It takes a truly magnetic performer to hold an audience’s attention all on their own for a solid 90 minutes. This is the task given to Satchel Williams in Tatty Hennessy’s one-woman show A Hundred Words for Snow (directed by Claire Moyer). Playing teenager Rory, Williams will trek from downtown London all the way to the North Pole as she attempts to process the unexpected death of her father and perhaps better understand her relationship with her widowed mother.
One of the challenges for A Hundred Words for Snow is to relay the feeling of a global journey with a single performer on a stationary stage. The set design (by Chris Haig) consists of a beautifully painted three-tier stage with a backdrop designed to resemble the ice of arctic glaciers. It is a dreamy landscape for Rory to tackle as a solo explorer, and helps tell her story from an apartment in London to the frigid reaches of the Arctic Circle. In addition, the lighting (designed by Amanda Jensen) moves through a myriad of different phases and colors that help reflect Rory’s current geographic location. At the pinnacle of her journey, Rory will reach a part of the Earth where the sun does not completely set, washing the landscape in deep colors, but never plunging it into darkness. Likewise, her costume (by Ariel Wang) offers her multiple layers to add throughout the story as her journey takes her further north. Occasionally, Williams’ performance is augmented by sounds from a glacier, voice over from a museum exhibit, or the sounds of an airport, which helps to ground Rory’s story in a specific place beyond just her own narration (sound design by Liz Atkinson).
Rory is remarkably self-assured and organized for a 15-year-old girl. Upon finding a journal left behind by her father detailing a trip he had planned for the two of them to the North Pole, she decides to complete what she views as one of his last wishes and make the expedition herself with his urn in tow. Rory speaks directly and unabashedly to the audience throughout the play, so we are fully invested as participants in her deeply personal journey. The narrative of A Hundred Words for Snow (which is a misnomer, by the way, as Rory will tell you) ebbs and flows seamlessly between long historical recaps and jokes about the origin of her name, ensuring you are emotionally fulfilled on multiple levels by the time the lights come up.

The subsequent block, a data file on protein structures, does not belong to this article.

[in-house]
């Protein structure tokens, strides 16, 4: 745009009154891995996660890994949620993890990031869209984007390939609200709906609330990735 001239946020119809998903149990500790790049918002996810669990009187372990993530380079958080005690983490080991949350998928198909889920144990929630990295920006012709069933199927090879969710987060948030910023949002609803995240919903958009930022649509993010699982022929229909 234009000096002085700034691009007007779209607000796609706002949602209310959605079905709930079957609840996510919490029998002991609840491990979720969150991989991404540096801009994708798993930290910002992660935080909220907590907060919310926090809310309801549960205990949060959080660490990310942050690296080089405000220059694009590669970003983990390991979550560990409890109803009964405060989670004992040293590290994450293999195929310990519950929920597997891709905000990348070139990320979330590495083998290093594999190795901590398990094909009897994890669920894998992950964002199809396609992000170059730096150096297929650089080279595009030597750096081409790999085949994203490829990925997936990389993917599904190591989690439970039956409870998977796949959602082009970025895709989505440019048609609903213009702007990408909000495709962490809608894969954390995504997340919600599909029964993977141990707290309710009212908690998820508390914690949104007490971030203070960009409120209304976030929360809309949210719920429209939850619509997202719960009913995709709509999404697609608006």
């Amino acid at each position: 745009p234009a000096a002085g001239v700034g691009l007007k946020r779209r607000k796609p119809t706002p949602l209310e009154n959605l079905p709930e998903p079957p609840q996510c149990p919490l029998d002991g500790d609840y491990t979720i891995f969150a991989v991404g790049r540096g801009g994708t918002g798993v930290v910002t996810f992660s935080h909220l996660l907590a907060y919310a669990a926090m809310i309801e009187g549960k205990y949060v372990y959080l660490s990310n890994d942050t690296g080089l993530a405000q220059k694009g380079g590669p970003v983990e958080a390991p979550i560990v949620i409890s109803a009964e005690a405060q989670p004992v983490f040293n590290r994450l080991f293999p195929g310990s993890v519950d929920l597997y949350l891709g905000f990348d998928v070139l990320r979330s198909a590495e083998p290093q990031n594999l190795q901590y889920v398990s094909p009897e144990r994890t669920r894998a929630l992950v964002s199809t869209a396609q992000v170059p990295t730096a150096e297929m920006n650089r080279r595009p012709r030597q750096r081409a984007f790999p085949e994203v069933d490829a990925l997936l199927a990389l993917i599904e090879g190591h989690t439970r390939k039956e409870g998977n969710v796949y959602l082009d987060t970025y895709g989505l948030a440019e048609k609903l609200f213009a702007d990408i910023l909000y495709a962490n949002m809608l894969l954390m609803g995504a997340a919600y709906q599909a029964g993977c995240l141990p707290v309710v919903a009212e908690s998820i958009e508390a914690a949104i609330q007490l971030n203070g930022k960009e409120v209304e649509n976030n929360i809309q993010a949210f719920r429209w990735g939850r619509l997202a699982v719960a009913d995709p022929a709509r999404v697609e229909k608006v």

A Hundred Words for Snow is at its best when it delves into the deeply human connection between exploration and purpose. Of course, humanity has always sought the unknown areas just beyond the horizon, and though Rory follows in the footsteps of plenty of hardened and famous explorers who came before her, she is no less resilient or impressive for the task. The play stumbles a bit when it takes a detour in Svalbard as Rory meets a group of young people who bring her to a house party, and one of whom takes Rory home with him afterward. Though this detour may not directly contribute to some of the play’s larger themes, it does help to remind us that Rory is really still a kid, which makes her solo trek through the snow all the more impressive. By the end of A Hundred Words for Snow, Rory will have physically traveled more 4,000 miles. Even more impressive may be the journey she undertakes within herself.
Inis Nua’s production of A Hundred Words for Snow is playing at the Louis Bluver Theater at the Drake through February 23rd. Tickets may be purchased online here.
Photos by Wide Eyed Studios.